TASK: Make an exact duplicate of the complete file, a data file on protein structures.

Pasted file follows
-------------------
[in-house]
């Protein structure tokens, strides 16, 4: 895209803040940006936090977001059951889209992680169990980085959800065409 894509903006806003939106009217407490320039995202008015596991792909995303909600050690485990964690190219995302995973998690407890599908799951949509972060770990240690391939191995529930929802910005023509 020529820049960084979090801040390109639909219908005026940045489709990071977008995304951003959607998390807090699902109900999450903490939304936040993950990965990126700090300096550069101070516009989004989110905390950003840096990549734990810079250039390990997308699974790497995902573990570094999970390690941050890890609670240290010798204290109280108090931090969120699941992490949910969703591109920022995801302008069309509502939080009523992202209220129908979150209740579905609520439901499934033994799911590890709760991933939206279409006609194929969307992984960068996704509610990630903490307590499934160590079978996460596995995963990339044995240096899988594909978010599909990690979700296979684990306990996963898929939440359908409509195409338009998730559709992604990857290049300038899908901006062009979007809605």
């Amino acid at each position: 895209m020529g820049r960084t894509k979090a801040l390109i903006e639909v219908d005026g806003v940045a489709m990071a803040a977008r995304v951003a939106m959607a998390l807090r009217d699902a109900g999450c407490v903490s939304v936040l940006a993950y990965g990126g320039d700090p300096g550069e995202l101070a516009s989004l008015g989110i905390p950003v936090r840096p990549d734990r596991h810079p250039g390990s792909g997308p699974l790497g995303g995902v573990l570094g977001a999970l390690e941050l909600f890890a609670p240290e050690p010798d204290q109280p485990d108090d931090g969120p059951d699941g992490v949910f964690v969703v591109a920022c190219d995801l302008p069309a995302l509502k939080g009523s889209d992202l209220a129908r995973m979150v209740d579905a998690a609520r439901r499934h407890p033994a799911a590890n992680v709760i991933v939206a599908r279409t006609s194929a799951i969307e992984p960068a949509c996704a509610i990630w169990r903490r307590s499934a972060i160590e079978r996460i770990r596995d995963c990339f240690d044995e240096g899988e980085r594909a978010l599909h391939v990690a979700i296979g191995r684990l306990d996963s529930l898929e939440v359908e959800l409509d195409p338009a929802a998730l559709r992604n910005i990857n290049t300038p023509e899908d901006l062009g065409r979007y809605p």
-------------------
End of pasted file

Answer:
[in-house]
């Protein structure tokens, strides 16, 4: 895209803040940006936090977001059951889209992680169990980085959800065409 894509903006806003939106009217407490320039995202008015596991792909995303909600050690485990964690190219995302995973998690407890599908799951949509972060770990240690391939191995529930929802910005023509 020529820049960084979090801040390109639909219908005026940045489709990071977008995304951003959607998390807090699902109900999450903490939304936040993950990965990126700090300096550069101070516009989004989110905390950003840096990549734990810079250039390990997308699974790497995902573990570094999970390690941050890890609670240290010798204290109280108090931090969120699941992490949910969703591109920022995801302008069309509502939080009523992202209220129908979150209740579905609520439901499934033994799911590890709760991933939206279409006609194929969307992984960068996704509610990630903490307590499934160590079978996460596995995963990339044995240096899988594909978010599909990690979700296979684990306990996963898929939440359908409509195409338009998730559709992604990857290049300038899908901006062009979007809605």
């Amino acid at each position: 895209m020529g820049r960084t894509k979090a801040l390109i903006e639909v219908d005026g806003v940045a489709m990071a803040a977008r995304v951003a939106m959607a998390l807090r009217d699902a109900g999450c407490v903490s939304v936040l940006a993950y990965g990126g320039d700090p300096g550069e995202l101070a516009s989004l008015g989110i905390p950003v936090r840096p990549d734990r596991h810079p250039g390990s792909g997308p699974l790497g995303g995902v573990l570094g977001a999970l390690e941050l909600f890890a609670p240290e050690p010798d204290q109280p485990d108090d931090g969120p059951d699941g992490v949910f964690v969703v591109a920022c190219d995801l302008p069309a995302l509502k939080g009523s889209d992202l209220a129908r995973m979150v209740d579905a998690a609520r439901r499934h407890p033994a799911a590890n992680v709760i991933v939206a599908r279409t006609s194929a799951i969307e992984p960068a949509c996704a509610i990630w169990r903490r307590s499934a972060i160590e079978r996460i770990r596995d995963c990339f240690d044995e240096g899988e980085r594909a978010l599909h391939v990690a979700i296979g191995r684990l306990d996963s529930l898929e939440v359908e959800l409509d195409p338009a929802a998730l559709r992604n910005i990857n290049t300038p023509e899908d901006l062009g065409r979007y809605p």